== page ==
Quo Vadis? The Philosophical, Spiritual Floundering of Europe in 2017

Oct 21, 2017 by

by Garland Tucker, National Review:

Where Christianity and cultural identity are declining in tandem.

During my recent vacation to Scotland, the National Centre for Social Research released a major new survey, which documented the continuing decline of Christianity in the U.K. The headline read: “Non-believers outnumber the faithful by widest margin yet.” This fall has been driven primarily by young people. Of those between 18 and 24 years old, 62 percent have no religion. The figures for the Church of England were devastating: The proportion of the population describing themselves as Anglican has dropped from 30 percent in 2000 to 15 percent today — with just 3 percent of 18- to-24-year-olds. In Scotland, church attendance has fallen by over half in the past 30 years.

As the import of this survey was sinking in, the archbishop of Canterbury, Justin Welby, weighed in with a sadly telling reaction. Noting the alarming decline in young believers, he blasted the inequities of Britain’s capitalistic system, which he perceives as “failing our children.” If warmed-over socialism is all the church can offer young people, it’s no wonder they are saying “no thanks” in record numbers. How sadly ironic that the ideas of Adam Smith are criticized by someone who should fully understand capitalism’s unmatched contributions to the improvement of mankind. No economic system in the history of man has done more to lift humans, all over the globe, from poverty.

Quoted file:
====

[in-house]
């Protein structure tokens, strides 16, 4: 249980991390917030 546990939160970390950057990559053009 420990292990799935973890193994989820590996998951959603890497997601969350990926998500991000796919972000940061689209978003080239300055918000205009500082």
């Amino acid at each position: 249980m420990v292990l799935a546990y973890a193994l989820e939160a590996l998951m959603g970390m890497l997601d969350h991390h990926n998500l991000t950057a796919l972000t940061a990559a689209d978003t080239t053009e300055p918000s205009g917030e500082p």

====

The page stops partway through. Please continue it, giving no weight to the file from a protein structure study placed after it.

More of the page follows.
Welby should also know that it was capitalism, born of competitive innovation and consumer choice, that rebuilt Europe after World War II. The freedom to pursue personal opportunity gave life to a European rebirth. And it should be acknowledged that the sacrifice of young Americans and European allies helped make it possible. The evil of Nazi Germany, and the false ideas it stood for, were defeated because good people were willing to give their lives defending freedom on foreign soil. Why did they fight? Because the Allies shared a common view of the world — a common culture, if you will. It is important to establish that “culture” is not defined by race or country of origin; it is defined by the foundational ideas shared by each individual in a society. Europe’s cultural identity is now in question.

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